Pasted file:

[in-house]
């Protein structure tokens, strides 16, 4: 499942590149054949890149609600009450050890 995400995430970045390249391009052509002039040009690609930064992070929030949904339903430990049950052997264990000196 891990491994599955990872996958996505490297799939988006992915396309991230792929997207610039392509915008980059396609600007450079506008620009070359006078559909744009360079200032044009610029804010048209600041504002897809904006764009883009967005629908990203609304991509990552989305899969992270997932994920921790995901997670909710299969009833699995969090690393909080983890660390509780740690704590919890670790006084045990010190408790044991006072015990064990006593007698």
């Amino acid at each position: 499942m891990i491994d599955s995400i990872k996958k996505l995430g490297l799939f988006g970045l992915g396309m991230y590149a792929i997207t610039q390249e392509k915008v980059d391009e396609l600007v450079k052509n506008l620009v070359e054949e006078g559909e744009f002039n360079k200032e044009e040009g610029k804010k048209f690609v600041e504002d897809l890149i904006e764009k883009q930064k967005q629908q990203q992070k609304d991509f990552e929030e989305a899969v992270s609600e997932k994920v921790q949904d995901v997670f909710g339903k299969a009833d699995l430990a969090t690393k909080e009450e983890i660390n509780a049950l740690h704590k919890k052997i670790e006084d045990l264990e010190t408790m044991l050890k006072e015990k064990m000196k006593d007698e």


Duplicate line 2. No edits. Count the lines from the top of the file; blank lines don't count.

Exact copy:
């Protein structure tokens, strides 16, 4: 499942590149054949890149609600009450050890 995400995430970045390249391009052509002039040009690609930064992070929030949904339903430990049950052997264990000196 891990491994599955990872996958996505490297799939988006992915396309991230792929997207610039392509915008980059396609600007450079506008620009070359006078559909744009360079200032044009610029804010048209600041504002897809904006764009883009967005629908990203609304991509990552989305899969992270997932994920921790995901997670909710299969009833699995969090690393909080983890660390509780740690704590919890670790006084045990010190408790044991006072015990064990006593007698």